In an old property with no damp-proof course (dpc), it may be necessary to install one or to have some other form of dampproofing carried out. The floor may have to be rescreeded or old floorboards taken up and replaced. But whatever is needed must be done before laying the new flooring. A cover-up job will never be satisfactory and the new material will start to perish from the back.
Remember that screeding a floor will raise its level and so doors will almost certainly have to be taken off their hinges and trimmed at the bottom to accommodate the new floor level. Where the existing floor covering does not provide a suitable surface for laying vinyl you will have to remove it. You can remove old vinyl by stripping it off from the backing, then soaking any remaining material in cold water, washing-up liquid and household ammonia before scraping it off with a paint scraper. With a wooden sub-floor you should remove any protruding tacks, nails or screws, or punch them down level with the floor.
Any rough or protruding boards should be planed smooth and wide gaps between boards filled with fillets of wood; small holes or gaps can be filled with plastic wood. If the floor is very bumpy it can be covered with man-made boards.
Fitting seamed lengths
WHERE TO SEAM
If you are going to join vinyl, avoid having seams in doorways or heavy traffic areas:
• seams on wood floors should run across the boards
• seams over chipboard or hardboard should be no closer than 150mm (6in) to the joints in the board sheets.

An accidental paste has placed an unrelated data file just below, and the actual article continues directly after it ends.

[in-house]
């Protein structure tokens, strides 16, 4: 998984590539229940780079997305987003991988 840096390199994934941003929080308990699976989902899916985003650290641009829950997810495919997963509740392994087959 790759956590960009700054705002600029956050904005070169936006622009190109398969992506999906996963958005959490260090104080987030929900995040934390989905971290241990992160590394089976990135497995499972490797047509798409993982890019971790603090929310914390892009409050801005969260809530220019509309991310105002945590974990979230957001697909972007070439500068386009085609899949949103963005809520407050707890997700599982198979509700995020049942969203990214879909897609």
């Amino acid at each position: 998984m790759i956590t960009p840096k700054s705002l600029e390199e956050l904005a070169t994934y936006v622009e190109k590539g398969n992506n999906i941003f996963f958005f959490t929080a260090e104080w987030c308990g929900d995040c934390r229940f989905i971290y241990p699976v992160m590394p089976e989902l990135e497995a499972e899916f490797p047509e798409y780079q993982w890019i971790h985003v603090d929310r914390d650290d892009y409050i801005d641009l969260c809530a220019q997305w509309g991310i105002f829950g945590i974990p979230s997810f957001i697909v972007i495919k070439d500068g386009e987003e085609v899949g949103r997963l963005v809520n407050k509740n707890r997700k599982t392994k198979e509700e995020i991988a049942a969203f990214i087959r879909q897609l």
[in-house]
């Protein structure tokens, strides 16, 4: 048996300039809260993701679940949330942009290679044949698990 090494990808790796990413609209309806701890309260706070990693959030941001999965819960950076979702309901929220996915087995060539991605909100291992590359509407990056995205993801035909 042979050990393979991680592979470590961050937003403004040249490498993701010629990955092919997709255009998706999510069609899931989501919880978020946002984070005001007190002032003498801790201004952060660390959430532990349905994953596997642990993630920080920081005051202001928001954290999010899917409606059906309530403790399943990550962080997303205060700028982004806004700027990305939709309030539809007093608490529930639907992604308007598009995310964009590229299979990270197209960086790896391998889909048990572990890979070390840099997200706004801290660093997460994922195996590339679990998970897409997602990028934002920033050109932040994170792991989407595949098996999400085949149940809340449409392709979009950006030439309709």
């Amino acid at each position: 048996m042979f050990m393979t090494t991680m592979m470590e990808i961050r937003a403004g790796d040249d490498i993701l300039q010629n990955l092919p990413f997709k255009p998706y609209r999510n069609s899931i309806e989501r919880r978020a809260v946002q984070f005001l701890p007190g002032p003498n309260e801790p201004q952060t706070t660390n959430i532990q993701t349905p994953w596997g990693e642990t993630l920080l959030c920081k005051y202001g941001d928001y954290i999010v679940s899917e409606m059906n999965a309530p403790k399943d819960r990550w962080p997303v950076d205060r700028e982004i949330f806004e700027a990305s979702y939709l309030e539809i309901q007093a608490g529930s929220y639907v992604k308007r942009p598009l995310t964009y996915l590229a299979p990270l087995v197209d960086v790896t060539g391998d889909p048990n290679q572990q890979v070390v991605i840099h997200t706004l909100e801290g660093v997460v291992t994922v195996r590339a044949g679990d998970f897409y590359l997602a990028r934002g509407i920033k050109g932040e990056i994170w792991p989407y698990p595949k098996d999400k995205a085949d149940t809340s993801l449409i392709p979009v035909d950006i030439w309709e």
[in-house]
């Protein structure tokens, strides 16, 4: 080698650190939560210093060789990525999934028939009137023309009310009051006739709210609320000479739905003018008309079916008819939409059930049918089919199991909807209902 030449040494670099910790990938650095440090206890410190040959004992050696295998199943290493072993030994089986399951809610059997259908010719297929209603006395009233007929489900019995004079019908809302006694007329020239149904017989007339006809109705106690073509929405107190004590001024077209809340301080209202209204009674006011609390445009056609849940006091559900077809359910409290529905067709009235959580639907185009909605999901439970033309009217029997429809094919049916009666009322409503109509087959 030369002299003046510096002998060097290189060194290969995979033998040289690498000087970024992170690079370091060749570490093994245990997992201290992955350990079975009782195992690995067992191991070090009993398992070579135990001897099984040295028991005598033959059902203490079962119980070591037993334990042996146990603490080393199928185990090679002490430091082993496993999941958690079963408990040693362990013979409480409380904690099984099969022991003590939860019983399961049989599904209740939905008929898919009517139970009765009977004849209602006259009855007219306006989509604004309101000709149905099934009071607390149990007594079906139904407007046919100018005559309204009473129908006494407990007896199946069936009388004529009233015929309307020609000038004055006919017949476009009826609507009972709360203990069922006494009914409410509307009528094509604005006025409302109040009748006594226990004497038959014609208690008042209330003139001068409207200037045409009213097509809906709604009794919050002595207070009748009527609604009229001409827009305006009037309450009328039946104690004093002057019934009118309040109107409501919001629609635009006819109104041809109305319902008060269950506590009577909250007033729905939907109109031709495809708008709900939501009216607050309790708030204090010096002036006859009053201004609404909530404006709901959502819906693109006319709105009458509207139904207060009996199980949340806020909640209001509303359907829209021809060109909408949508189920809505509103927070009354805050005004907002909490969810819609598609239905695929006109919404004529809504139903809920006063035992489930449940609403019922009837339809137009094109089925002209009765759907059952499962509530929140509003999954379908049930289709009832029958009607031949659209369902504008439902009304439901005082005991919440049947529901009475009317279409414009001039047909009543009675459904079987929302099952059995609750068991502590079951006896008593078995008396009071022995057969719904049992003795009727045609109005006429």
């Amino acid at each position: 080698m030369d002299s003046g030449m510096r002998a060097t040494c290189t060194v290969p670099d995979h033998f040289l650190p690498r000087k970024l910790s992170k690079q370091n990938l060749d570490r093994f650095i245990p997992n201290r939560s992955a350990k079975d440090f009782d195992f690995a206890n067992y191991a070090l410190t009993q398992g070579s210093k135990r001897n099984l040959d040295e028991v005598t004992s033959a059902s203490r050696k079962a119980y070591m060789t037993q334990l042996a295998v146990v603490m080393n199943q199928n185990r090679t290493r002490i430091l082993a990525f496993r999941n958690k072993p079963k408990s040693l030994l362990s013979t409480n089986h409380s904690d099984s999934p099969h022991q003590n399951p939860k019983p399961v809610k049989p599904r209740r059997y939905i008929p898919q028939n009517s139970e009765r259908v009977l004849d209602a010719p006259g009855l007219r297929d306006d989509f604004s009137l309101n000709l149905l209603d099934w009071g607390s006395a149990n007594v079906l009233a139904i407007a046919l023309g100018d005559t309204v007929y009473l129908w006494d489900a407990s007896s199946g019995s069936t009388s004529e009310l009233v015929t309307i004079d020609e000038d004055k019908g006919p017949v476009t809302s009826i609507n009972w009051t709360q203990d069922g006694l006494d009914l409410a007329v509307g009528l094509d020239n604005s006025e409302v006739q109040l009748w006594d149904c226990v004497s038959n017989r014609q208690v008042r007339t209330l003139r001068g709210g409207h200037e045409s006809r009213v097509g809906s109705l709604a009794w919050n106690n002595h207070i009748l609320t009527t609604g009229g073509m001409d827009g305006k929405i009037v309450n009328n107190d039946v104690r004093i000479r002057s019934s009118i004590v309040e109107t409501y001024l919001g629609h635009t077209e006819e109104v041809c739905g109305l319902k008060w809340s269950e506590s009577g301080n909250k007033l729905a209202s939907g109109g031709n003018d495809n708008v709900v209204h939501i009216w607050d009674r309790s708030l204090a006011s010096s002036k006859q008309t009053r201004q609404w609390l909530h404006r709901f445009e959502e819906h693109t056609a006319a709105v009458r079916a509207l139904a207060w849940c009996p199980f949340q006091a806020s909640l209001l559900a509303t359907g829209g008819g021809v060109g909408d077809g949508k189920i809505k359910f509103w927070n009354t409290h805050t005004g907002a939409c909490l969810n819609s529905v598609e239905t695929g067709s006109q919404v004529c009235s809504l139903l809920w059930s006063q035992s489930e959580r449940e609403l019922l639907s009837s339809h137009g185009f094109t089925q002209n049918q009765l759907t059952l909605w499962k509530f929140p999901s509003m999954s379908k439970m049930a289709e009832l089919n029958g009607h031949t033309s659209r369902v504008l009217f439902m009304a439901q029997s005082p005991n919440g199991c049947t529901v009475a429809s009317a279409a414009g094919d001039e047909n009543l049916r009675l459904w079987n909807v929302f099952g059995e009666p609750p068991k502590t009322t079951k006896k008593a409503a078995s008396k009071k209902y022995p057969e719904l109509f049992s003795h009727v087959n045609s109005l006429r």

Measure for the first length of vinyl along the longest unobstructed wall unless this brings a seam into the wrong position.
After measuring you can cut the first length from the roll. Butt the edge of the vinyl right up to the skirting at one end of the room, tucking the overlap underneath the skirting if possible so you don’t have to trim this edge. Then cut the material off across the width, allowing for an overlap at the other end, at doorways and obstacles. To fit the first doorway you will have to cut slits at the door jambs and then ease the vinyl round the door recess and supports, cutting off a little at a time, until you get a perfect fit.
Next, either tuck the overlap of the vinyl under the skirting which runs along the length of the room if you can, or trim along the wall or skirting, allowing for a good (but not too tight) fit. Smooth down the flooring as you work along its length and then cut the vinyl to fit at the other end. If the wall is uneven you will have to ‘scribe’ its contour onto the vinyl.
You pull the vinyl slightly away from the wall and then run a wooden block, in conjunction with a pencil, along the wall so its profile is marked on the vinyl. To cut along this line you can use a knife and straight edge (with the straight edge on the vinyl which will be used), or if the line is very wobbly, use scissors. With the first length fitted, you can then place the next length of vinyl parallel to the first, matching the pattern exactly, and cut off the required length, again allowing for extra overlap at the ends and sides.
Some kitchen and bathroom floor layers cut all the required lengths first before fitting, but if the room is not perfectly square and several widths are being used, there could be a mismatch. If the two sheets overlap, the excess will have to be trimmed away. Place one on top of the other, aligning the design carefully, and cut through the two sheets together at the overlap, using a knife and straight edge. Remove the trimmings and then adjust the second sheet to fit doors, skirtings and so on, trimming where necessary. Where there are more than two sheets, repeat the fitting procedure, making sure the pattern matches. If you are renewing the skirting, to get a perfect fit you can fit the material first and put the skirting on after the vinyl is laid. Remember, though, that this may make it difficult to take up the floorcovering when you need (or want) to change it.